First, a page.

Wind erosion and dust storms account for the loss of about 1.6 million tonnes of carbon from Australian soils each year: soil organic carbon dust emissions amount to around 10 per cent of Australia’s carbon dioxide emissions.
When wind lifts dust into the atmosphere, the amount and location of soil carbon on the ground changes. While some carbon falls back to earth in Australia, some leaves the continent or ends up in the ocean, contributing to ocean acidification.
The soil over much of our continent is already poor compared with most of the rest of the world. This is especially the case for the dry central areas.
Why is this the case? Volcanic activity, absent in Australia, renews soil. Glaciers – also absent from the Australian landscape, even during the last Ice Age – grind unweathered rock into fine particles. When the glaciers retreat, these become soil enriched with new minerals.
The soils of arid Australia have been weathered and leached more than many others, making them among the world’s most nutrient-deficient. The huge dunefields of central Australia are the skeleton left behind after millennia of wind erosion. Dust is a sign that soil is being lost and soil health is declining.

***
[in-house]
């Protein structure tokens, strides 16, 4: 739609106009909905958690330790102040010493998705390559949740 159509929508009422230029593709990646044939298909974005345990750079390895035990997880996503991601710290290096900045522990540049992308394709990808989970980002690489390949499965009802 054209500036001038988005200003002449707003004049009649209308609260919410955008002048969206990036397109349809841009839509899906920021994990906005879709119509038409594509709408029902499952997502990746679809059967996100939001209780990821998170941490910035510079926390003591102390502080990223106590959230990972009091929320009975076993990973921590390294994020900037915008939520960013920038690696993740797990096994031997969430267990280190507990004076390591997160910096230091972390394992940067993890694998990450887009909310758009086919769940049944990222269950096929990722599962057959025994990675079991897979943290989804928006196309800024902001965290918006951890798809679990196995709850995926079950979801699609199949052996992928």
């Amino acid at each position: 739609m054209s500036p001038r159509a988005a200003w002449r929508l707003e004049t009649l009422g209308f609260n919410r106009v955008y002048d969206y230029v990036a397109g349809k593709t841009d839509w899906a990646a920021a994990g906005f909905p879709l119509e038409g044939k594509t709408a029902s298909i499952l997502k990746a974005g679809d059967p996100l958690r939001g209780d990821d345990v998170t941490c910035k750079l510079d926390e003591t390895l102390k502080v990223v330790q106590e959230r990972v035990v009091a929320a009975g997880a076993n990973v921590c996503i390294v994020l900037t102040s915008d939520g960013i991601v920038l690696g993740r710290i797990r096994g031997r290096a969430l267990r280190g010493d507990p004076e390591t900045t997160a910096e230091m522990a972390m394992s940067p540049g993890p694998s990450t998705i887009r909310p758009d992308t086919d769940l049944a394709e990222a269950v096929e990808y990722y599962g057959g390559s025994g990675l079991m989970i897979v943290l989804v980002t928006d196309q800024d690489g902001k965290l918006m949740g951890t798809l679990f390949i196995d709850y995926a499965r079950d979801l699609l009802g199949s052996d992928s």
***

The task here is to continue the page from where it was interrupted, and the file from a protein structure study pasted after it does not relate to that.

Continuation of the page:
DustWatch’s Stephan Heidenrich performing maintenance on a solar-powered dust monitoring station.
Credit: Stephan Heidenrich
Community DustWatch soil scientists in the NSW Office of Environment and Heritage, together with CSIRO, the Australian Bureau of Meteorology and the Australian Government Department of Agriculture use a range of techniques to keep an eye on soil health, such as the collaborative groundcover monitoring system.
Every eight days, CSIRO scientists take a new image from the US monitoring satellite MODIS, perform a series of mathematical calculations, and deliver information about groundcover. Community DustWatch also uses fire data from the US Fire Information for Resource Management System and meteorological data from the Australian Bureau of Meteorology.